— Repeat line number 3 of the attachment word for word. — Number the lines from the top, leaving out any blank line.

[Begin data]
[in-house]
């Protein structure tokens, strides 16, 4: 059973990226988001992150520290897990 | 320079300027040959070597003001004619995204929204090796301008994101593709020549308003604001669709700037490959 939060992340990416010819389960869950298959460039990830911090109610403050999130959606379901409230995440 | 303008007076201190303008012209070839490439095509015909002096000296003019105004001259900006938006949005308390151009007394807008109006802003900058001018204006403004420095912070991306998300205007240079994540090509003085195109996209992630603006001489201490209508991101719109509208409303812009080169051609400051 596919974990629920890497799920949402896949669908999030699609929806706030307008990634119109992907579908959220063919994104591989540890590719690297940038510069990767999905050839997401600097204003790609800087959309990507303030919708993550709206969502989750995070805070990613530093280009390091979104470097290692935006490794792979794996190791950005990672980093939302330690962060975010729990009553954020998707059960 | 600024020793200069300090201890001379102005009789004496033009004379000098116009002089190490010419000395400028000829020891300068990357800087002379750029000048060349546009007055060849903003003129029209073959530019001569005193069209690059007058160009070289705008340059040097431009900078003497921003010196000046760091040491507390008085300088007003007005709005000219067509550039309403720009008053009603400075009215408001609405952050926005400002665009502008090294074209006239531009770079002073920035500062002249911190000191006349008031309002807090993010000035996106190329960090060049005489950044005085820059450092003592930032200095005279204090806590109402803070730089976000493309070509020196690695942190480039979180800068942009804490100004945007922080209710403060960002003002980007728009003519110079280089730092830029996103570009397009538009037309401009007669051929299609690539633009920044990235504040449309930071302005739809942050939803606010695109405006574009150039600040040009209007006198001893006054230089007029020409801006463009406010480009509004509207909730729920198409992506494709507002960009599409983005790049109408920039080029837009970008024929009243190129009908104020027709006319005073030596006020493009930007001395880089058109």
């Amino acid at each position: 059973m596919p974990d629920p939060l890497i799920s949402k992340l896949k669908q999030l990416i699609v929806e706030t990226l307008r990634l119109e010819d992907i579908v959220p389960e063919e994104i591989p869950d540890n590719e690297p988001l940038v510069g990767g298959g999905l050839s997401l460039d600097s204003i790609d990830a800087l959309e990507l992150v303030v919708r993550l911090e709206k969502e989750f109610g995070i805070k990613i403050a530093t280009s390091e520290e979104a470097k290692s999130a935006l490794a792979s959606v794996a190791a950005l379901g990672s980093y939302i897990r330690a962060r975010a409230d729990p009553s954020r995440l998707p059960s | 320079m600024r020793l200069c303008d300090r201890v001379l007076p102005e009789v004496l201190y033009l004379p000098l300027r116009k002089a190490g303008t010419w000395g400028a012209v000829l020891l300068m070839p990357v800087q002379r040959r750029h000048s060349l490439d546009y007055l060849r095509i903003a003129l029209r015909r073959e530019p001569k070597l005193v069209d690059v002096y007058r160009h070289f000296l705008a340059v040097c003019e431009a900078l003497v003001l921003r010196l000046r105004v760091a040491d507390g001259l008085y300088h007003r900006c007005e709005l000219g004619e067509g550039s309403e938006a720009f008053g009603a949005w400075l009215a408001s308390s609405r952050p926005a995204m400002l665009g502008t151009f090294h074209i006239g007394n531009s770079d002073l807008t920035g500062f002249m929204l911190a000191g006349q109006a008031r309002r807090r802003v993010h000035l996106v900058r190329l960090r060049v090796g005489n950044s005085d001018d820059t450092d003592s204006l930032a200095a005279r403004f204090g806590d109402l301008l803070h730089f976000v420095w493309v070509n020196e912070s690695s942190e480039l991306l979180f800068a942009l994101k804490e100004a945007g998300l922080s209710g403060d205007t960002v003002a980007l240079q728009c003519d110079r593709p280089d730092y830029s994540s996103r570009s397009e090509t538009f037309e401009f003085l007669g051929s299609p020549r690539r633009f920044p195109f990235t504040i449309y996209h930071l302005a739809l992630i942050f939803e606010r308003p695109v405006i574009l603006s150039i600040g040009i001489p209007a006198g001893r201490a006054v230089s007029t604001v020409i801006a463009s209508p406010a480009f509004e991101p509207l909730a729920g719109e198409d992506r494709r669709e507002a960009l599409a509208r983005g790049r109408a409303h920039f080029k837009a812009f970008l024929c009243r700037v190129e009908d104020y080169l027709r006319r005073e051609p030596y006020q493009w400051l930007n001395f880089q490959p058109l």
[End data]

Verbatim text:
């Amino acid at each position: 059973m596919p974990d629920p939060l890497i799920s949402k992340l896949k669908q999030l990416i699609v929806e706030t990226l307008r990634l119109e010819d992907i579908v959220p389960e063919e994104i591989p869950d540890n590719e690297p988001l940038v510069g990767g298959g999905l050839s997401l460039d600097s204003i790609d990830a800087l959309e990507l992150v303030v919708r993550l911090e709206k969502e989750f109610g995070i805070k990613i403050a530093t280009s390091e520290e979104a470097k290692s999130a935006l490794a792979s959606v794996a190791a950005l379901g990672s980093y939302i897990r330690a962060r975010a409230d729990p009553s954020r995440l998707p059960s | 320079m600024r020793l200069c303008d300090r201890v001379l007076p102005e009789v004496l201190y033009l004379p000098l300027r116009k002089a190490g303008t010419w000395g400028a012209v000829l020891l300068m070839p990357v800087q002379r040959r750029h000048s060349l490439d546009y007055l060849r095509i903003a003129l029209r015909r073959e530019p001569k070597l005193v069209d690059v002096y007058r160009h070289f000296l705008a340059v040097c003019e431009a900078l003497v003001l921003r010196l000046r105004v760091a040491d507390g001259l008085y300088h007003r900006c007005e709005l000219g004619e067509g550039s309403e938006a720009f008053g009603a949005w400075l009215a408001s308390s609405r952050p926005a995204m400002l665009g502008t151009f090294h074209i006239g007394n531009s770079d002073l807008t920035g500062f002249m929204l911190a000191g006349q109006a008031r309002r807090r802003v993010h000035l996106v900058r190329l960090r060049v090796g005489n950044s005085d001018d820059t450092d003592s204006l930032a200095a005279r403004f204090g806590d109402l301008l803070h730089f976000v420095w493309v070509n020196e912070s690695s942190e480039l991306l979180f800068a942009l994101k804490e100004a945007g998300l922080s209710g403060d205007t960002v003002a980007l240079q728009c003519d110079r593709p280089d730092y830029s994540s996103r570009s397009e090509t538009f037309e401009f003085l007669g051929s299609p020549r690539r633009f920044p195109f990235t504040i449309y996209h930071l302005a739809l992630i942050f939803e606010r308003p695109v405006i574009l603006s150039i600040g040009i001489p209007a006198g001893r201490a006054v230089s007029t604001v020409i801006a463009s209508p406010a480009f509004e991101p509207l909730a729920g719109e198409d992506r494709r669709e507002a960009l599409a509208r983005g790049r109408a409303h920039f080029k837009a812009f970008l024929c009243r700037v190129e009908d104020y080169l027709r006319r005073e051609p030596y006020q493009w400051l930007n001395f880089q490959p058109l």